Are you considering paying for online marketing advice? You should, because it’s worth it. However, if you’re looking for cheap and fast results, you might be better off hiring freelancers or using free online resources instead.
As a business owner, you’re always looking for the best ways to grow your company. One approach that can help you reach more customers is through digital marketing. If you’re unfamiliar with this term, it refers to the various forms of online marketing and social media strategies that businesses use to attract customers toward their products or services.
To get started, simply follow these steps:
Step one: Set a benchmark for yourself.
The first step in the right direction is to set a benchmark for yourself. What does that mean? It means that you’re going to keep track of your performance from week to week and evaluate whether you’re on the right track or need to make some adjustments. Let’s say, for example, that you decide to focus on attracting and converting more organic traffic into paying customers. (Note: you can also choose to focus on converting paid into organic traffic, if that’s what you’re optimizing for.)
You can do this by tracking the results of your efforts in Google Analytics or other similar tools. (Make sure you set up these tools correctly and provide good quality analytics data, though!)
Step two: Identify the main performance metrics.
The second step in the right direction is to identify the main performance metrics. To achieve your goal of increasing your organic traffic, you should focus on measuring the following:
- the number of organic visits to your website (this is known as the ‘organic traffic’ within Google Analytics)
- the number of subscribers to your blog
- the number of times people click on an affiliate link from your blog (this is known as ‘click-through rate’ or ‘CTR’)
- the number of times people engage with your content (e.g., likes, comments, shares, or clicks on a buy button)
- your website’s loading speed (this is known as ‘site speed’ within Google Analytics)
You can also measure the following for marketing purposes:
- the number of new leads that arrive at your website via email or social media (this is known as ‘lead generation’ within Google Analytics)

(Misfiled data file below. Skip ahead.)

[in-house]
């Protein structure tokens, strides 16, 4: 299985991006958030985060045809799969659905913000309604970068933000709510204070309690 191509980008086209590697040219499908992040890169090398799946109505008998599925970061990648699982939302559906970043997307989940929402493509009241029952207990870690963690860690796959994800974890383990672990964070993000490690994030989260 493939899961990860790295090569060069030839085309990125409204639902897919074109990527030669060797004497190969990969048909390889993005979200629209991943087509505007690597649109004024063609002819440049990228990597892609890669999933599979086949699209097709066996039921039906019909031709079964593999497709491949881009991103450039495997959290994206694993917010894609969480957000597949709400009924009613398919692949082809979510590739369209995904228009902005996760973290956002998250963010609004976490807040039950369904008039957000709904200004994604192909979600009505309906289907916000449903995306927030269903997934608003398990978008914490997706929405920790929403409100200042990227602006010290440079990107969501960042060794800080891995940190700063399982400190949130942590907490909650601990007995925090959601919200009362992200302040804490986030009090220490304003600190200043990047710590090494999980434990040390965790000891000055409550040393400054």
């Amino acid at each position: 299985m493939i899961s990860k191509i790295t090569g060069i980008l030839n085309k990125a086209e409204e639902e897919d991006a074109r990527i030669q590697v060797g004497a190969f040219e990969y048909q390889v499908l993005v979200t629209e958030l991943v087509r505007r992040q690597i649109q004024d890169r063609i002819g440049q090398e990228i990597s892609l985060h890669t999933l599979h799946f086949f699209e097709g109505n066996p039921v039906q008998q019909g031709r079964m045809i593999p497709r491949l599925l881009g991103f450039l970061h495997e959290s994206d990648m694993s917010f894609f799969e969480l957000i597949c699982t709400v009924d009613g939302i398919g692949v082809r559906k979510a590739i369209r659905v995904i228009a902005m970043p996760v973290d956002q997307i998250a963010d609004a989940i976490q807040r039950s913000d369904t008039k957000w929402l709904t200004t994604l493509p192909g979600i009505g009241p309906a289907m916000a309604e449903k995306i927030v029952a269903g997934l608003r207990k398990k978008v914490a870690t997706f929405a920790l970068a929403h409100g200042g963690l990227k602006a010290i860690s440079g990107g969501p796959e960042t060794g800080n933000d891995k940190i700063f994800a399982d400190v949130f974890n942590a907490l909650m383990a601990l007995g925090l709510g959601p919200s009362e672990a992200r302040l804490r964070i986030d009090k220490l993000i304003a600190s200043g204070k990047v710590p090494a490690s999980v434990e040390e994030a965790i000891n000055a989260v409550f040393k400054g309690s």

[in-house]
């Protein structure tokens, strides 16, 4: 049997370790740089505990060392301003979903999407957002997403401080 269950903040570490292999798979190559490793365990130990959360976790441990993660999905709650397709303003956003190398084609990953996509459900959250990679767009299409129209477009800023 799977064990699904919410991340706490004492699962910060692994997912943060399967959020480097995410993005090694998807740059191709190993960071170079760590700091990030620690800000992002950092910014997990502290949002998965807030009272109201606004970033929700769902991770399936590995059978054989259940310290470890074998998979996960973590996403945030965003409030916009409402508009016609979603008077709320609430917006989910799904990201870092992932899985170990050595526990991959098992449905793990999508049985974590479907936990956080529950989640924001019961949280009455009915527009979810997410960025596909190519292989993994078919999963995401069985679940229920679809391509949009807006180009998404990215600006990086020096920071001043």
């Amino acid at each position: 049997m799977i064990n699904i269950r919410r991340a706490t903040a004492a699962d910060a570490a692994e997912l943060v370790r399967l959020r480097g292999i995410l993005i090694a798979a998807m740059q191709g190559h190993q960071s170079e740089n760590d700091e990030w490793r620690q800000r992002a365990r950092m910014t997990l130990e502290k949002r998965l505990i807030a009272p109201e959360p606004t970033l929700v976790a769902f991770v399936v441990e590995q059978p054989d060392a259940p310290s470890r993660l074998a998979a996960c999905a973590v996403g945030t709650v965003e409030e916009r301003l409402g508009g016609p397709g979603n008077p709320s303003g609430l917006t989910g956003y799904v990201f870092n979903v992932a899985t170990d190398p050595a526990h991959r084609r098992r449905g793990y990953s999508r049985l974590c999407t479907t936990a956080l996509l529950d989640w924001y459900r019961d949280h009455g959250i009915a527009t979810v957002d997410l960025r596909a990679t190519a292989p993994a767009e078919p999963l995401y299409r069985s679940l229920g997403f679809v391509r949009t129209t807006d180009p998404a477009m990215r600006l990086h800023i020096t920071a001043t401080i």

- the number of times people visit your social media accounts (this is known as ‘social media traffic’ within Google Analytics)
- your click-through rate on paid ads (this is known as ‘paid traffic’ within Google Analytics)
- the number of visits to your website from mobile devices
- the number of conversions (e.g., sales or signups) that occur on your website (this is known as the ‘conversion rate’ within Google Analytics)
If you’re curious as to why you should track these things, here are a few reasons:
- to see how well you’re doing overall (you can also choose to view this information in terms of dollars/euros/pounds, if that’s how you keep score)
- to identify any trends or patterns that arise from your analysis
- to determine if you’re reaching your target audience (you can also choose to see this in terms of audience shares)
- to identify the main elements that drive results (this can help you determine what changes to make to get better results)
Step three: Set up automated daily tasks.
The third step in the right direction is to set up automated daily tasks. What does that mean? It means that you’re going to create a set schedule (e.g., once a week on Tuesday or once a month on the first Tuesday) that’s going to help you keep track of your performance throughout the year. (Remember: being consistent is one of the keys to success!)